Groundless Threats

Jane LambertJane Lambert

12 July 2010

A small computer consultancy in Lancashire, which had registered a domain name that described a  new web-based service, received a letter from an in-house lawyer for a big US company headed “First Notice of Trademark Violation”. The letter complained of trade mark infringement in the UK and US and demanded the transfer of the domain name and threatened trade mark proceedings if its demand was not met.  The computer consultancy had invested a lot of time and money in its new website. The US company’s trade mark was very different from its domain name and the name of its new service.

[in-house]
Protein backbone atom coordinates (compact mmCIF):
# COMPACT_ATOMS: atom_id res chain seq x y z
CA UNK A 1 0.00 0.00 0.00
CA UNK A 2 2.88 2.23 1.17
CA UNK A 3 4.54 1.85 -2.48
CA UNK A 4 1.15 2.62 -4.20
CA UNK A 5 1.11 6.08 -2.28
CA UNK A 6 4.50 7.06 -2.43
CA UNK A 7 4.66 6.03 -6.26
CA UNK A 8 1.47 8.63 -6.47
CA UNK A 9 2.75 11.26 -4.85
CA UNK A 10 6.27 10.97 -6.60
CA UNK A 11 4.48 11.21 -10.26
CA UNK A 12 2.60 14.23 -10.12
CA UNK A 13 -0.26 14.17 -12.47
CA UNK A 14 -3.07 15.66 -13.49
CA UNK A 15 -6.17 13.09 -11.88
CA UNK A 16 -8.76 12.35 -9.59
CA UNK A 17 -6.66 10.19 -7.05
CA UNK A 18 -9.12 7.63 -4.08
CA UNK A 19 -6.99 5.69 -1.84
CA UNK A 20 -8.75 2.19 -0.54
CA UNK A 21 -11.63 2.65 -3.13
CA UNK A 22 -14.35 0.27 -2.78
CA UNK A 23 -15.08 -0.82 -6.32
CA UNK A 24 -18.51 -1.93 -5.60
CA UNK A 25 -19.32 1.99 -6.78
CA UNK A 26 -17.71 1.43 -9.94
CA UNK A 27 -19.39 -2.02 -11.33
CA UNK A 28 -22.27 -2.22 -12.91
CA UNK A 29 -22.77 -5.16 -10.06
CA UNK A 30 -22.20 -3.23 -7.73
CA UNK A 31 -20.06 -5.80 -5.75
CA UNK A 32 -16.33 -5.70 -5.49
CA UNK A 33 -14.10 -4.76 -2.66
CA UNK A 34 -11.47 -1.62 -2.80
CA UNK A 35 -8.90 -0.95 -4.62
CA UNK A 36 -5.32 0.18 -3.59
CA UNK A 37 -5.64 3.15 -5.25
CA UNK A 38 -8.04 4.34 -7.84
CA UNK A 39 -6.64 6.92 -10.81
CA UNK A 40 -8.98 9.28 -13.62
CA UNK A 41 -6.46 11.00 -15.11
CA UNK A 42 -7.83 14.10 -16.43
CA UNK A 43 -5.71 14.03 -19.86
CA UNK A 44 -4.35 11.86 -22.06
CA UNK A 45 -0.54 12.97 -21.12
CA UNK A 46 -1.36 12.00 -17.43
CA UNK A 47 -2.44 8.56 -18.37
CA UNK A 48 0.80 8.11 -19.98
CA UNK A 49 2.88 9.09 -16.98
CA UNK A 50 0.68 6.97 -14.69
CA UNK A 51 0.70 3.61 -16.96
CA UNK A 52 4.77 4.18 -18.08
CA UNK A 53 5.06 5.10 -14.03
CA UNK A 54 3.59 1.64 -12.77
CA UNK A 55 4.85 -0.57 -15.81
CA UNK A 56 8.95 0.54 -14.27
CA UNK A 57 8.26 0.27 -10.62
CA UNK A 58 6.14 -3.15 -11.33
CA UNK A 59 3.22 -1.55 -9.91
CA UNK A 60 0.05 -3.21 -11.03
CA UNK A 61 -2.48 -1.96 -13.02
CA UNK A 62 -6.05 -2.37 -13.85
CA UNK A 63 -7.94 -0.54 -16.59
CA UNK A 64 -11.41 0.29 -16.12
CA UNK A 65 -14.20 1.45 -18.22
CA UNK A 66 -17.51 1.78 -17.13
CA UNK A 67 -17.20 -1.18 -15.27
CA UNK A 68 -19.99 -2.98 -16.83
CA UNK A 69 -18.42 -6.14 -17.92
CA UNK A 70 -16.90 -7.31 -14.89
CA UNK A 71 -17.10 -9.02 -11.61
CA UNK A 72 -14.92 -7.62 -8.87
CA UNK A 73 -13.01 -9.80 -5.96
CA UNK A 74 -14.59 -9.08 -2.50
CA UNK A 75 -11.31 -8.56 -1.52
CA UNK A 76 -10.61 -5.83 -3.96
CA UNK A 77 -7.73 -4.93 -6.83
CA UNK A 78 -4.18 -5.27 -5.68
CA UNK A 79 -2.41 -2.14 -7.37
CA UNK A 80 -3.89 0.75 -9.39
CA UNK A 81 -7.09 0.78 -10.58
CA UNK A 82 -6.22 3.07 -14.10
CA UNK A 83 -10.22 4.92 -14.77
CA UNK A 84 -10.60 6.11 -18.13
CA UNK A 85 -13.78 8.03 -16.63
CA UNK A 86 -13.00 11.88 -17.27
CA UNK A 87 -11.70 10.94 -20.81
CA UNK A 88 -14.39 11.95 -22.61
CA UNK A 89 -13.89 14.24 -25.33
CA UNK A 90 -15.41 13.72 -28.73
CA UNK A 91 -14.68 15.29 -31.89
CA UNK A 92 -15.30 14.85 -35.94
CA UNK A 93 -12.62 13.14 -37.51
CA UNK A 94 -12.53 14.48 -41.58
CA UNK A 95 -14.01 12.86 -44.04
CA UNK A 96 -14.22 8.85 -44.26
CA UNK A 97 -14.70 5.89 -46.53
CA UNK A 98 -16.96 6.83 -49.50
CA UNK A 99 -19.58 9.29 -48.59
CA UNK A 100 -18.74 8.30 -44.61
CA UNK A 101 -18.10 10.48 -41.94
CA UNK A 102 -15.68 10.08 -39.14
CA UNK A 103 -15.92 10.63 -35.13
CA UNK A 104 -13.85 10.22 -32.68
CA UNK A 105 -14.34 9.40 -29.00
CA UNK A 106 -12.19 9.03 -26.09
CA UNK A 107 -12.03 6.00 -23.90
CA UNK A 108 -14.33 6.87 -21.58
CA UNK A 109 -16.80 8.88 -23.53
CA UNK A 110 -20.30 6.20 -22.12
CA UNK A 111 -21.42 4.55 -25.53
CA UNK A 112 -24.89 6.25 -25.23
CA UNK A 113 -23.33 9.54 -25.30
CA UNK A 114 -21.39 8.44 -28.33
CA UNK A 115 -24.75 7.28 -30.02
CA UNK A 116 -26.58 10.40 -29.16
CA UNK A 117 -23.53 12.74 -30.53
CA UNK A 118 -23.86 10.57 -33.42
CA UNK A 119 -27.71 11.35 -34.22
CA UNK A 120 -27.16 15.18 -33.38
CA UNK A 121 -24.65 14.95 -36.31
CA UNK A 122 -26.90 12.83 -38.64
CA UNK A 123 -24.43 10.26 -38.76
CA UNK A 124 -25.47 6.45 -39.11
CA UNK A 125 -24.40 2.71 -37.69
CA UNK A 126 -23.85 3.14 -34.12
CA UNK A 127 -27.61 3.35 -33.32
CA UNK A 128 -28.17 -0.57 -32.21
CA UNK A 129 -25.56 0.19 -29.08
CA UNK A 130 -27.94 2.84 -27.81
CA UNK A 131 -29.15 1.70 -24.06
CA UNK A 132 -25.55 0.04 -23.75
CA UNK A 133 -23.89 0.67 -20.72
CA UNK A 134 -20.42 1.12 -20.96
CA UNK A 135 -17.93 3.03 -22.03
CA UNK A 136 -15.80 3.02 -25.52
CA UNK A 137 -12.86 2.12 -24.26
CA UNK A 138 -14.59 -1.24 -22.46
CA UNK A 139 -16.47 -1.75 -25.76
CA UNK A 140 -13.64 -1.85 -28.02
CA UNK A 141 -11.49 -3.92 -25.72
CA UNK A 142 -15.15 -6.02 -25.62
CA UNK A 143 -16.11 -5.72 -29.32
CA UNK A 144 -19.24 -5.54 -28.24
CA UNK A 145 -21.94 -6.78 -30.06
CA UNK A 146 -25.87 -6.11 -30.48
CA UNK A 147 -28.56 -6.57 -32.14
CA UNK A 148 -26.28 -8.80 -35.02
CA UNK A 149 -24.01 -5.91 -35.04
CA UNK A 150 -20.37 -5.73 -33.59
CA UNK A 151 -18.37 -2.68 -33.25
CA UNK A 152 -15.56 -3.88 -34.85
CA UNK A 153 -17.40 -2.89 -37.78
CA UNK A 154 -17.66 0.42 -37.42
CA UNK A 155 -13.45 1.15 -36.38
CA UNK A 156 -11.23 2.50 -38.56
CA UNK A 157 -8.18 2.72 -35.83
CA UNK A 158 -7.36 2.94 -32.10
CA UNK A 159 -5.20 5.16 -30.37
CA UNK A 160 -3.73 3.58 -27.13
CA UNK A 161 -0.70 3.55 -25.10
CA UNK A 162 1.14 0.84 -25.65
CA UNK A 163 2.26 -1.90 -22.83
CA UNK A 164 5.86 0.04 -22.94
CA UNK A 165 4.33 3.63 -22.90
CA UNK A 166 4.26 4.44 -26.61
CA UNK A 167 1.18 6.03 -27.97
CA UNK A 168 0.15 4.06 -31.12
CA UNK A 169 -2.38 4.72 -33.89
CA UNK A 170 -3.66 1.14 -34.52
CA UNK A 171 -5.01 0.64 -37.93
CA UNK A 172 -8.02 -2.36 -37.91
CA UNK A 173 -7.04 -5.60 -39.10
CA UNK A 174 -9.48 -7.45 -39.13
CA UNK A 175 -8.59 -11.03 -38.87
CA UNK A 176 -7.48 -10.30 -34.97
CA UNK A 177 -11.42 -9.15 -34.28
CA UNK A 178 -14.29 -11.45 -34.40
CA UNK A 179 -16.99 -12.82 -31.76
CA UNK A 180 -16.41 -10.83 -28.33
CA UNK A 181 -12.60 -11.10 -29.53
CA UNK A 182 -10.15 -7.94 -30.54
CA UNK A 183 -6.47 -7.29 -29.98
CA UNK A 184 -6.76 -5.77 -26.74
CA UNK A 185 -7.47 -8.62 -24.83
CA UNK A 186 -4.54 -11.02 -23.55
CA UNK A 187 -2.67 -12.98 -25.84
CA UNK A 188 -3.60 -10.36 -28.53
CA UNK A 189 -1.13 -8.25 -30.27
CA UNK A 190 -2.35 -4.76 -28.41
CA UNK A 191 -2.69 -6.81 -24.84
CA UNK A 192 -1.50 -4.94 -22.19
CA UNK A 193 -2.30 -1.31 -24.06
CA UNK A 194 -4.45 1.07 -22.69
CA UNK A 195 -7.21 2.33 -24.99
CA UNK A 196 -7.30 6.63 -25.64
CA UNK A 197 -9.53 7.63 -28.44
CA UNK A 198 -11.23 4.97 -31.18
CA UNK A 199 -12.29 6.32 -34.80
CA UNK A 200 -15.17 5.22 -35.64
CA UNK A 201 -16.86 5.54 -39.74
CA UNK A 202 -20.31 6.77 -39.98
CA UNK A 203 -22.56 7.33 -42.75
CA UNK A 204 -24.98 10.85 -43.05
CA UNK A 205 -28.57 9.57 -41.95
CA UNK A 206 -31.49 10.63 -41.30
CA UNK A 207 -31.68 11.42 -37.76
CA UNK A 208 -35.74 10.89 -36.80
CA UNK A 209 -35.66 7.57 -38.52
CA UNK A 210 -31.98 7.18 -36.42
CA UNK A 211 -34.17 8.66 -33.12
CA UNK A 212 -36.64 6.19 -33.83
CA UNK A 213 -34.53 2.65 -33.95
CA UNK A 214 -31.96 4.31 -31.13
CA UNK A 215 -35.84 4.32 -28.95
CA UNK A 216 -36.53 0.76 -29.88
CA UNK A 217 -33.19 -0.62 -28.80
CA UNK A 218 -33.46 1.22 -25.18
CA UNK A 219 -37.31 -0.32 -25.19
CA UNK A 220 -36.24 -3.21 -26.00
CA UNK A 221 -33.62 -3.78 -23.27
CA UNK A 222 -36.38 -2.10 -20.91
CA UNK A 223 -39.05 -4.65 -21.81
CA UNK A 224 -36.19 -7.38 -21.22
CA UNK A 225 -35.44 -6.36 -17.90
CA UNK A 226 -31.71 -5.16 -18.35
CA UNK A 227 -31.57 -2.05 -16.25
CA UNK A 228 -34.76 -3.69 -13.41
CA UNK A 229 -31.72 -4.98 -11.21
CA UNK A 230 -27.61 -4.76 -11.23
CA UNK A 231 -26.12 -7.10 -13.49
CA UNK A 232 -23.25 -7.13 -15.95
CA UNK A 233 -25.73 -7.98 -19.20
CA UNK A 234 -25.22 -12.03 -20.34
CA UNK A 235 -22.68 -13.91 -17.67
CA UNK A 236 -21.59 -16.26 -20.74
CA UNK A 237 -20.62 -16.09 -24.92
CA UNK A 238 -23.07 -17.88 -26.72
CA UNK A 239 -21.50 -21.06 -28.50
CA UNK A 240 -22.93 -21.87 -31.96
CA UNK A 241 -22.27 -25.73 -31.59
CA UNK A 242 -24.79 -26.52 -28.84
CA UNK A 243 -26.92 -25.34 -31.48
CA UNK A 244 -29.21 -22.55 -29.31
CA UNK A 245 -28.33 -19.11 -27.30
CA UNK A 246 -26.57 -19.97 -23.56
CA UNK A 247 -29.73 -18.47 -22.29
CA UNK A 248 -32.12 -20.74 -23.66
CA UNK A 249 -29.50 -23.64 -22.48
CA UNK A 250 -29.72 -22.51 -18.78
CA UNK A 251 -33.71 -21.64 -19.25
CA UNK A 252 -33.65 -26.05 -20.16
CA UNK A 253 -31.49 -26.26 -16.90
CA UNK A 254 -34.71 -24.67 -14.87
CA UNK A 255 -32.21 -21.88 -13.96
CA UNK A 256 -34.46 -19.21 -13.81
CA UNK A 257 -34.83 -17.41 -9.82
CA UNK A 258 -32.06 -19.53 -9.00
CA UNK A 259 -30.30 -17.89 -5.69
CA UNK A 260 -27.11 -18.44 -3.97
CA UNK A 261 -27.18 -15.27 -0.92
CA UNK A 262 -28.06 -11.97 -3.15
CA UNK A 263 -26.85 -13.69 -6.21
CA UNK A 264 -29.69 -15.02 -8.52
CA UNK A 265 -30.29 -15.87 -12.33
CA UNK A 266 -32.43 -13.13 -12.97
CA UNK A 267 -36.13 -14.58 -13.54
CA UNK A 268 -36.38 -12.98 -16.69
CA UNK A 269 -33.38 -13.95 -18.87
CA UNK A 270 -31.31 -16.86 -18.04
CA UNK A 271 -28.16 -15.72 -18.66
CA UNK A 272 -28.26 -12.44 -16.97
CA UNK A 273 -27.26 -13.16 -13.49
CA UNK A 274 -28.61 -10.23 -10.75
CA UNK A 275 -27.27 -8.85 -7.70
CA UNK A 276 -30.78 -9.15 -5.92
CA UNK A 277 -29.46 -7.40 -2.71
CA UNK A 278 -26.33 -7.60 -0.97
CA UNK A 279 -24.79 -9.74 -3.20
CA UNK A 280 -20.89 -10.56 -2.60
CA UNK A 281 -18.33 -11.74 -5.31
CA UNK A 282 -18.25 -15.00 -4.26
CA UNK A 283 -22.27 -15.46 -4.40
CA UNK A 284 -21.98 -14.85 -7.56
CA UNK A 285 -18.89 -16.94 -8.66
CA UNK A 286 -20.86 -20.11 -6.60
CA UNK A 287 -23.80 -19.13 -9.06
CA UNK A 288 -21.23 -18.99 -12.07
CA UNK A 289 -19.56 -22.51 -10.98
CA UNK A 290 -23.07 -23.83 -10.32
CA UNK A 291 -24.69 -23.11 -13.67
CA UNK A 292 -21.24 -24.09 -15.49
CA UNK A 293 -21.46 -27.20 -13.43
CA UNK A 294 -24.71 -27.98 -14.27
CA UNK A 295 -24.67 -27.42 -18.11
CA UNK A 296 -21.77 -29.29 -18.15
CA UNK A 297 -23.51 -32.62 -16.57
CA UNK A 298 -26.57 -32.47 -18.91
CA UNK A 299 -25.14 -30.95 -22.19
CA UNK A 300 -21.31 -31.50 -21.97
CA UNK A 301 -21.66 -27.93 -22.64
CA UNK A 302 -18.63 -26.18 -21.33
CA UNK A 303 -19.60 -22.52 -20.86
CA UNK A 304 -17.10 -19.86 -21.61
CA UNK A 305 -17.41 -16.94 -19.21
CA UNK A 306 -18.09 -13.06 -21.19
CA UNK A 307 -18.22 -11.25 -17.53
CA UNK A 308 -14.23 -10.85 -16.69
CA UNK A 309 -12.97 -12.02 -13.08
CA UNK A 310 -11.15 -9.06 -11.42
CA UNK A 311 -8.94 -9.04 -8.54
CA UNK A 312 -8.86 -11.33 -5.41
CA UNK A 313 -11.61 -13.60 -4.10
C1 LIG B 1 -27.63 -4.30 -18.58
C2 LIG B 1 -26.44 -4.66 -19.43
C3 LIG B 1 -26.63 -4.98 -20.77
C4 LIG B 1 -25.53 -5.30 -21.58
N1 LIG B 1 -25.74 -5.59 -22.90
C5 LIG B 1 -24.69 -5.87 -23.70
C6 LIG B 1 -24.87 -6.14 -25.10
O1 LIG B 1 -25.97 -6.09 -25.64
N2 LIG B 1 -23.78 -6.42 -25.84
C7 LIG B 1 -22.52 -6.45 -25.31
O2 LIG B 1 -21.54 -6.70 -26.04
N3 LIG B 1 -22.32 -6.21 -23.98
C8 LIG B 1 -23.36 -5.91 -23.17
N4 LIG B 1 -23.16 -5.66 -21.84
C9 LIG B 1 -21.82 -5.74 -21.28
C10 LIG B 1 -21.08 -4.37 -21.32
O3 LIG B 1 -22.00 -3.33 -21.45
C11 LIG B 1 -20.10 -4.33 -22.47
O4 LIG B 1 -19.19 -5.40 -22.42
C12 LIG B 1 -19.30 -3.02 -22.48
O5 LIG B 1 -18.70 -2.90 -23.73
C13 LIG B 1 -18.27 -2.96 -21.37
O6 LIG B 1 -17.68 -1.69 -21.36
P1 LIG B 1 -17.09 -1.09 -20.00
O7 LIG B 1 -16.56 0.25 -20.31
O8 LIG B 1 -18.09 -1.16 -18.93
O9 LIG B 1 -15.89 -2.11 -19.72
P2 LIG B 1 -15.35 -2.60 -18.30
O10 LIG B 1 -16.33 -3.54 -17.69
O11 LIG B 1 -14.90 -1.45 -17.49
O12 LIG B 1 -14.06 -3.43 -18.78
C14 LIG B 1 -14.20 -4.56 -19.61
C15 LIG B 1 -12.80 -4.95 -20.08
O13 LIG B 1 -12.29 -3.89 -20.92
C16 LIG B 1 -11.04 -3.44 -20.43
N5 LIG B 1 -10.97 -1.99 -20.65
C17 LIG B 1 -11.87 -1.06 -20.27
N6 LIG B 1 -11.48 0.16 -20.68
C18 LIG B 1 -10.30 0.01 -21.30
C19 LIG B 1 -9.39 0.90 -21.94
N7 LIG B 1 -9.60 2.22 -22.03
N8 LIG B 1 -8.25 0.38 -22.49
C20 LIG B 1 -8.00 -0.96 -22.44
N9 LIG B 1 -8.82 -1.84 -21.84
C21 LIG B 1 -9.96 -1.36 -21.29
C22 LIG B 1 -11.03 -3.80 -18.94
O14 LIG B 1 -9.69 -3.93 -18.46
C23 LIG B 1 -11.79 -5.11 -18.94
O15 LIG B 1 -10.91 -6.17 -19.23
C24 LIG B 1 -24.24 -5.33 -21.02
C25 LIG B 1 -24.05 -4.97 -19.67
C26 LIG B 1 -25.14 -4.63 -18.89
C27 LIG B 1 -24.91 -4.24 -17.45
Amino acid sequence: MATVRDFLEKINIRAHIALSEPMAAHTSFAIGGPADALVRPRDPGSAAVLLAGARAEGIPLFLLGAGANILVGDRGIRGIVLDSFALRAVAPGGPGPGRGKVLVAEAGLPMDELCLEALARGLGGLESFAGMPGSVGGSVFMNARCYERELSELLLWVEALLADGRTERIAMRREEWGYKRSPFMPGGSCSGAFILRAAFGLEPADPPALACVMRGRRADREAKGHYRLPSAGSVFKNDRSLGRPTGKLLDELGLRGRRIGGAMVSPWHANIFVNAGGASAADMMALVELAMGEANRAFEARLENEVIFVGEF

I advised the client that I could settle a response to that letter but that I could not send it on my own stationery. I told him that he could send it himself on his own notepaper or instruct a solicitor to send it on hers adding that the other side was more likely to be impressed by a letter from a specialist solicitors than the same letter from him.   He took my advice and asked me to recommend a solicitor.    I introduced him to one of the firms on the NIPC panel.

My draft letter drew s.21 of the Trade Marks Act 1994 and the decision of Mr. Justice Neuberger in Prince Plc. v Prince Sports Group Inc. [1998] FSR 21 to the other side’s attention.   It indicated that we were prepared to negotiate but not to capitulate.

Negotiations did ensue which resulted in a settlement that was satisfactory to my client.